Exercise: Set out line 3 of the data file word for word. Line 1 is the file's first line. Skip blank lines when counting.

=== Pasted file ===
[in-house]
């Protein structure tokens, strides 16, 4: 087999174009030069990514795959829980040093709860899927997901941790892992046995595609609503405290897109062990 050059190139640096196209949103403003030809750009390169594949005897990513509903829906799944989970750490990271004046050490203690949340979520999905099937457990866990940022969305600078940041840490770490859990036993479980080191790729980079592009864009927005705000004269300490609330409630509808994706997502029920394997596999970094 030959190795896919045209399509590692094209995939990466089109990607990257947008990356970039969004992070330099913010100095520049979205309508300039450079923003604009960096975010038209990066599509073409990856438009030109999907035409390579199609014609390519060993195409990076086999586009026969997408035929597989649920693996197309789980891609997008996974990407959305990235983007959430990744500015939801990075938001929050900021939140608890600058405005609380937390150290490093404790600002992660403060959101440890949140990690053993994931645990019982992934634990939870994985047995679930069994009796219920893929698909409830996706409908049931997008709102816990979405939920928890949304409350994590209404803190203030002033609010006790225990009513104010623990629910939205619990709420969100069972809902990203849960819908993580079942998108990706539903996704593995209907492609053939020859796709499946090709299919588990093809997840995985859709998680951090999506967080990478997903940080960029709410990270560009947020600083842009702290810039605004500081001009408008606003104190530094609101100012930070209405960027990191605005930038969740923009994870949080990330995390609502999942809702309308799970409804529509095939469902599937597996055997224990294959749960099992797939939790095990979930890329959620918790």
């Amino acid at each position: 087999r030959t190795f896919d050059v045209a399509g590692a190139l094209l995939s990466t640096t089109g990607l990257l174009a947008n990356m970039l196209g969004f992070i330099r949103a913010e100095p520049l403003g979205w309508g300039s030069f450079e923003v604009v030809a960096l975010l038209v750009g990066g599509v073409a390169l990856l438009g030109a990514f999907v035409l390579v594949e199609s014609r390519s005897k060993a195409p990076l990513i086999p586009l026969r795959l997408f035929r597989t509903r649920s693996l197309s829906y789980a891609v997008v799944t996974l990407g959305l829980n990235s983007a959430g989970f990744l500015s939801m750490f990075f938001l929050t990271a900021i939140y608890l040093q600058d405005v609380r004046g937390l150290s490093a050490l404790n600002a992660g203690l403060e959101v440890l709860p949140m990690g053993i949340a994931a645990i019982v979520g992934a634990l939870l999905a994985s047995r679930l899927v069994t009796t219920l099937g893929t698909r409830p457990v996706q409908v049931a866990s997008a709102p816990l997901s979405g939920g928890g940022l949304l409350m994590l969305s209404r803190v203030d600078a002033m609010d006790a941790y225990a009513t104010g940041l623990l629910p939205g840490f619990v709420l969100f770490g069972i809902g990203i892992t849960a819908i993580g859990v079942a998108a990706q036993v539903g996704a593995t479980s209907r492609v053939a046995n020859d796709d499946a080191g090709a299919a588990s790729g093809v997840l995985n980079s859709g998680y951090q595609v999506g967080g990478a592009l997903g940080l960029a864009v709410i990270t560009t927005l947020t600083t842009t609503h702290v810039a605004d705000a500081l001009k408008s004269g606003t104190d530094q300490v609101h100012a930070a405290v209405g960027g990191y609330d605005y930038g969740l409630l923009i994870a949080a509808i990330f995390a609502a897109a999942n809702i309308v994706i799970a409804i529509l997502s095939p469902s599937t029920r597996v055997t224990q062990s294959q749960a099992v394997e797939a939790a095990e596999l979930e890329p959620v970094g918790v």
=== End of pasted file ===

């Amino acid at each position: 087999r030959t190795f896919d050059v045209a399509g590692a190139l094209l995939s990466t640096t089109g990607l990257l174009a947008n990356m970039l196209g969004f992070i330099r949103a913010e100095p520049l403003g979205w309508g300039s030069f450079e923003v604009v030809a960096l975010l038209v750009g990066g599509v073409a390169l990856l438009g030109a990514f999907v035409l390579v594949e199609s014609r390519s005897k060993a195409p990076l990513i086999p586009l026969r795959l997408f035929r597989t509903r649920s693996l197309s829906y789980a891609v997008v799944t996974l990407g959305l829980n990235s983007a959430g989970f990744l500015s939801m750490f990075f938001l929050t990271a900021i939140y608890l040093q600058d405005v609380r004046g937390l150290s490093a050490l404790n600002a992660g203690l403060e959101v440890l709860p949140m990690g053993i949340a994931a645990i019982v979520g992934a634990l939870l999905a994985s047995r679930l899927v069994t009796t219920l099937g893929t698909r409830p457990v996706q409908v049931a866990s997008a709102p816990l997901s979405g939920g928890g940022l949304l409350m994590l969305s209404r803190v203030d600078a002033m609010d006790a941790y225990a009513t104010g940041l623990l629910p939205g840490f619990v709420l969100f770490g069972i809902g990203i892992t849960a819908i993580g859990v079942a998108a990706q036993v539903g996704a593995t479980s209907r492609v053939a046995n020859d796709d499946a080191g090709a299919a588990s790729g093809v997840l995985n980079s859709g998680y951090q595609v999506g967080g990478a592009l997903g940080l960029a864009v709410i990270t560009t927005l947020t600083t842009t609503h702290v810039a605004d705000a500081l001009k408008s004269g606003t104190d530094q300490v609101h100012a930070a405290v209405g960027g990191y609330d605005y930038g969740l409630l923009i994870a949080a509808i990330f995390a609502a897109a999942n809702i309308v994706i799970a409804i529509l997502s095939p469902s599937t029920r597996v055997t224990q062990s294959q749960a099992v394997e797939a939790a095990e596999l979930e890329p959620v970094g918790v």